A video taken one day after the creation of the "water feature":



And a short close-up clip of the waterfall:



And another, taken in sunshine a dozen days later. The inlet from the burn has been choked down to a trickle, and is probably supplying about the same amount of water as the waterfall and spring. A few oaks have been planted on the "bump" and willow cuttings have been put in along the burn bank to reinforce it and guide any overflow further down...



A reminder of "The Plan": (click to enlarge)

Drawing by Robin Ade

Saturday, August 15, 2009

Spate

After two days' worth of rain, Taliesin is in spate.
Some pictures of the flow in the new pondworks:


Enjoy the show from the comfort of a dry chair!

Friday, August 07, 2009

Wednesday, August 05, 2009

Digging in

New pondworks at Taliesin
The creation of enhanced trout (and other) habitat involves diverting a small portion of our main burn's flow through a series of deepish pools and small ponds before allowing the flow to spread over a lower meadow on its way to rejoin the original course of the burn.


We've recently been having great fun with a large digger - gardening with hydraulics in both senses of the word - A project of Southwest Community Woodlands Trust



The high banks are provided in the hope of eventually being colonised by sand martins, and we have the good fortune of being advised in this matter by one of the recognised experts in the behaviour of the species, the Sand Martin Trust

We also hope to attract native trout and perhaps other aquatic life to add to the varieties already present on the site.

Taliesin - Whitehill Muir, to give it its proper name - is an ancient woodland site replanted by Southwest Community Woodlands Trust. As part of the trust's activities it runs courses on traditional timberworking skills, and both structures in the pictures here
- the log cabin on the right and the cruck-frame on left - were built on such courses, as was the Loo with a View!

Friday, July 10, 2009

Perishables

Grave thoughts
"I am part of the sun as my eye is part of me,
That I am part of the earth my feet know perfectly,
and my blood is part of the sea...
There is nothing of me that is alone and absolute, except my mind,
and we shall find that the mind has no existence by itself,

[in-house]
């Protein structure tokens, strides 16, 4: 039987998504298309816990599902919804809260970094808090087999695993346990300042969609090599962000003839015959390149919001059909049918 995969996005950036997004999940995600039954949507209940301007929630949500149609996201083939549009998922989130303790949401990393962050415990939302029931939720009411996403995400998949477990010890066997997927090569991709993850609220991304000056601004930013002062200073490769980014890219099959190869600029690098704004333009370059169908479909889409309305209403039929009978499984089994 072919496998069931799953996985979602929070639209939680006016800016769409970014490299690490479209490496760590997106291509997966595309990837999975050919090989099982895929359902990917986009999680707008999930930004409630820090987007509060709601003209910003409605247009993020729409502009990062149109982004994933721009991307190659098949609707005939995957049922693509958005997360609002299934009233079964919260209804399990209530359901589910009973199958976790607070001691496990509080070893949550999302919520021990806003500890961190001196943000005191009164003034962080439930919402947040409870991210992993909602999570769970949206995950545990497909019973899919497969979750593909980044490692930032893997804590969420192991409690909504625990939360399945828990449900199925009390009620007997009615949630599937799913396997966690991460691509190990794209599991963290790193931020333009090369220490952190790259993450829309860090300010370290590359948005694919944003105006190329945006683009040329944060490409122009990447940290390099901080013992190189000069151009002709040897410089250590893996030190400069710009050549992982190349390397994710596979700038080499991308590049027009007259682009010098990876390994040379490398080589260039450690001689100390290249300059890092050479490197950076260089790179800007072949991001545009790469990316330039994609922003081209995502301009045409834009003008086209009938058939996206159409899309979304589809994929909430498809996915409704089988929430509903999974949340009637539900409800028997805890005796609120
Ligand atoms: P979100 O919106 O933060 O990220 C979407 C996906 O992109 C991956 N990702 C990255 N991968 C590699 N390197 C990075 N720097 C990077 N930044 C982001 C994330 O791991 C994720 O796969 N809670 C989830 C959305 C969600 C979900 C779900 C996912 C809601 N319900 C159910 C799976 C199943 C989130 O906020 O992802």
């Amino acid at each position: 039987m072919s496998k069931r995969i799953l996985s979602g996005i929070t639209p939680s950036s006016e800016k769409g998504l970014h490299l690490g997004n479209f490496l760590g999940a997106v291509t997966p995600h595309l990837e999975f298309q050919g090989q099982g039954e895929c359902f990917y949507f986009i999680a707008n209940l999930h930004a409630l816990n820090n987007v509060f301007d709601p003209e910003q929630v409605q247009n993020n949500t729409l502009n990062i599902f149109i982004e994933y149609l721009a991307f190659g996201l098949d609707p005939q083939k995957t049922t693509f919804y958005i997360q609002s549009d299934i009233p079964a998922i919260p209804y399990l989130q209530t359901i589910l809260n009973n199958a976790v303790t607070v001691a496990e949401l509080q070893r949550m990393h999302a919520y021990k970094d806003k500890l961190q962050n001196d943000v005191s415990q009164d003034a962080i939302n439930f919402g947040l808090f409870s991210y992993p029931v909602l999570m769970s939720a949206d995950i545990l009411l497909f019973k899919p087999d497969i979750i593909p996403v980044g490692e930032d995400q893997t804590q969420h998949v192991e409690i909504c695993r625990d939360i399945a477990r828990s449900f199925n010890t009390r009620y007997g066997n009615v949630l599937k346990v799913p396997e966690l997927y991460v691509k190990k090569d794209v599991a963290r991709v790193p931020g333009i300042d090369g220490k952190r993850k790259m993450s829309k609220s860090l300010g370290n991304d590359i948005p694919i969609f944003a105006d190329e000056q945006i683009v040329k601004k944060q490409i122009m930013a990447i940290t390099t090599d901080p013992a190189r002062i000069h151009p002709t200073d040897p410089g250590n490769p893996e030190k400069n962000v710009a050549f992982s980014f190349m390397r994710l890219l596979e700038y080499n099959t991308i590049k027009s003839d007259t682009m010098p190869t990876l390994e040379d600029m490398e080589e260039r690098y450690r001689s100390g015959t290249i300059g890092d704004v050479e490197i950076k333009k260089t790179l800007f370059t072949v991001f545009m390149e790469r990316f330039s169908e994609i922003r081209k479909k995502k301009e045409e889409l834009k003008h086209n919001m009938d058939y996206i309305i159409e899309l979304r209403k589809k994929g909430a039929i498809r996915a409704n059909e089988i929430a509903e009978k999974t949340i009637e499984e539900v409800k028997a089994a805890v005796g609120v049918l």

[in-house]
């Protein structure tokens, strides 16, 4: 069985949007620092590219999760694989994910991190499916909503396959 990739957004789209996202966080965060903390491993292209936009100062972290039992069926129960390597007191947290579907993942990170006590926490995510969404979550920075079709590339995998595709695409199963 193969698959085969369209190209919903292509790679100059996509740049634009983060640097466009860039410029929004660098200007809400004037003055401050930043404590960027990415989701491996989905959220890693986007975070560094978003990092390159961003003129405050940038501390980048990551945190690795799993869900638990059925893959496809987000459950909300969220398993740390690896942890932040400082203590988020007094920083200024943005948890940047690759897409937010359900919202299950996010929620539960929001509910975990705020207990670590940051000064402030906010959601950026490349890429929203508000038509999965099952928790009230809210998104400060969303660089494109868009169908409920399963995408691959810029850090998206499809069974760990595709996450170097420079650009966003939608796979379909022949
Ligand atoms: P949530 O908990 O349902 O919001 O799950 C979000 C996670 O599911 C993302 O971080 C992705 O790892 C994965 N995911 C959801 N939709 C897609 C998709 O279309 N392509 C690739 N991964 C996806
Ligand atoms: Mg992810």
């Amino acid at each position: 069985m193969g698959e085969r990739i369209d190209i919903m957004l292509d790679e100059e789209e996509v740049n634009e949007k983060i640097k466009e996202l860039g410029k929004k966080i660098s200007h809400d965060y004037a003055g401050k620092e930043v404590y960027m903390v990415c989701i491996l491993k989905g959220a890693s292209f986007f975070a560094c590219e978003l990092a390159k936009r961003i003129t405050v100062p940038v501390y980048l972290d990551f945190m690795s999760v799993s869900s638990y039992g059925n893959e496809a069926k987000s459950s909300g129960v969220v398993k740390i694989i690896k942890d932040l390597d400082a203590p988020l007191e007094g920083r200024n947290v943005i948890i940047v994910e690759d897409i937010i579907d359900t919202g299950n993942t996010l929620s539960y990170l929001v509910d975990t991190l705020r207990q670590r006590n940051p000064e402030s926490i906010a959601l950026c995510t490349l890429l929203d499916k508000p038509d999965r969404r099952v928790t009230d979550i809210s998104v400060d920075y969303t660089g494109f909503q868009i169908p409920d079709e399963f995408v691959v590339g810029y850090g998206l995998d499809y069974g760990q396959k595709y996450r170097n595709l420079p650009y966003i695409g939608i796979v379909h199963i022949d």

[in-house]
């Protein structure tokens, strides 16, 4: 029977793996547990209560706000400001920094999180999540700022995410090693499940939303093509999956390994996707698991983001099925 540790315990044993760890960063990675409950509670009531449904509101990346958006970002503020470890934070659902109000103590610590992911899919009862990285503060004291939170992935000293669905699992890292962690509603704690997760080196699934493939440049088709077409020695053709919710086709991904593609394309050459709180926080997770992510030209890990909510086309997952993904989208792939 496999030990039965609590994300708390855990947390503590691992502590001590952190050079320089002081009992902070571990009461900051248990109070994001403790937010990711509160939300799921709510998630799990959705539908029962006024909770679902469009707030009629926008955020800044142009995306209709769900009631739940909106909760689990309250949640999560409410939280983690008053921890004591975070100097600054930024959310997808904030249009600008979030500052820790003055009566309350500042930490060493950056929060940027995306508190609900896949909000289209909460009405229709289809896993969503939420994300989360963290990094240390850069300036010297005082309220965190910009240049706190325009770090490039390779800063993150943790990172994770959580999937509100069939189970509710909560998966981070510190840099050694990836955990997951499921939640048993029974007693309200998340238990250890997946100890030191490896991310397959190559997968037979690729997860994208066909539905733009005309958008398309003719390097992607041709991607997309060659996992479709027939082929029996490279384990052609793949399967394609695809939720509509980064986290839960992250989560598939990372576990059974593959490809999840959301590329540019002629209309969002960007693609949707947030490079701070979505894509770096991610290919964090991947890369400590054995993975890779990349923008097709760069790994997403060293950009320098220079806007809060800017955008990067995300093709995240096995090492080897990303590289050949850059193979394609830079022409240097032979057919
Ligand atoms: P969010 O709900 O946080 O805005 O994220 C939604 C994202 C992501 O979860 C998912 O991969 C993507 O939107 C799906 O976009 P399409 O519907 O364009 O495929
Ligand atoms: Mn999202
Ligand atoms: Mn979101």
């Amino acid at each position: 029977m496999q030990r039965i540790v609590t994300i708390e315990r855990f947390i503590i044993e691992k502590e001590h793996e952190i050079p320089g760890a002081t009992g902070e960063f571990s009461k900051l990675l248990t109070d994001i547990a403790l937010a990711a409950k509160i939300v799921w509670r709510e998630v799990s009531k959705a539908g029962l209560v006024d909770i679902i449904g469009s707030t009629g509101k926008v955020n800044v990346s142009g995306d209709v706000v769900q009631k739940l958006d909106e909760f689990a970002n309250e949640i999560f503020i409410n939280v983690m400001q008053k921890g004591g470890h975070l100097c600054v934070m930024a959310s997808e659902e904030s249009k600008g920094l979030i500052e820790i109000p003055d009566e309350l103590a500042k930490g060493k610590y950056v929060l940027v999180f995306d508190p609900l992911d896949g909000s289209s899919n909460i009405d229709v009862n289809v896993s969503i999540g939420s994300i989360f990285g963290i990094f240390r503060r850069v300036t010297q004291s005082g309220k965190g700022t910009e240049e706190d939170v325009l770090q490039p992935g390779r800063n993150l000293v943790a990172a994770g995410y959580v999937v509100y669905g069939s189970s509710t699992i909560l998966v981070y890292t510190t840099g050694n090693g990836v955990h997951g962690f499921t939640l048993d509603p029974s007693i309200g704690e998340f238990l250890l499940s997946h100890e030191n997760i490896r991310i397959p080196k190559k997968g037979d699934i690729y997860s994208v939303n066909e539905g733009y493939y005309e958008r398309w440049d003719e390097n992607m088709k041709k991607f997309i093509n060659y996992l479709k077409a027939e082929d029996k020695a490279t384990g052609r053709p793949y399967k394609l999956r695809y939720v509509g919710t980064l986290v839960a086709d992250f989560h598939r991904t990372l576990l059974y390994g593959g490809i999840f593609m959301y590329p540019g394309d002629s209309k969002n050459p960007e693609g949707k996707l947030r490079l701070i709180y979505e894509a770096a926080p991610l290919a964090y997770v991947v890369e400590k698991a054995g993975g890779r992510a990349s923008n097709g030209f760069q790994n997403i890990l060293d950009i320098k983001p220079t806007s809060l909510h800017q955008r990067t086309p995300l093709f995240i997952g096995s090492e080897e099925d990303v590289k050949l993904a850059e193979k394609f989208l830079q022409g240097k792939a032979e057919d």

it is only the glitter of the sun on the surface of the waters.
--D H Lawrence"

I've made a willow coffin (April 2003), and can only hope that when I perish, it will be deemed not to have, and that said appearance is proved mistaken somewhere halfway down the rocky path to the designated hole.
True friends will be the ones ROELOL.


Photos by Simon Brooke


That much canvas did indeed prove an hostage to Fortune, and a gale-gust brought down the tipi end with me inside busily doing work I should have done (as principal designer/erector) long before. A tent stays up in exact proportion to how well it's tied down, and it wasn't.

I, of course was unmarked.
The God(s) often protect fools, as I have ample experience.

Fortunately, there was only one minor injury (mostly shock), but I took my failure (due care, etc.) very seriously. We have had no further failures.


"This grand show is eternal. It is always sunrise somewhere; the dew is never all dried at once; a shower is forever falling; vapor ever rising. Eternal sunrise, eternal sunset, eternal dawn and gloaming, on seas and continents and islands, each in its turn, as the round earth rolls."
--
"When we try to pick out anything by itself,
we find it hitched to everything else in the Universe."
-- John Muir

Thursday, June 18, 2009

A Feast of Lichens - And a Windfarm

A collection of lichen photographs taken since going digital...




and some pictures of the Robin Rigg Windfarm as it grows...


From November 2nd to August 27th (so far)

Sunday, April 19, 2009

Just Mom


Just a couple of wee pictures of a lactating female. I hope to glimpse one or more of her litter in the next couple of weeks as she leads them out of the dray for weaning - Sunday April 19th, 2009


You can see her teat just under her right elbow. That makes you an expert spotter of a lactating Sciurus Sciurus!


Blackthorn (Prunus Spinosa) in bloom at Taliesin,
Saturday April 25th, 2009


Prunus Avium (wild cherry, Gean)
North Glen, Saturday April 25th, 2009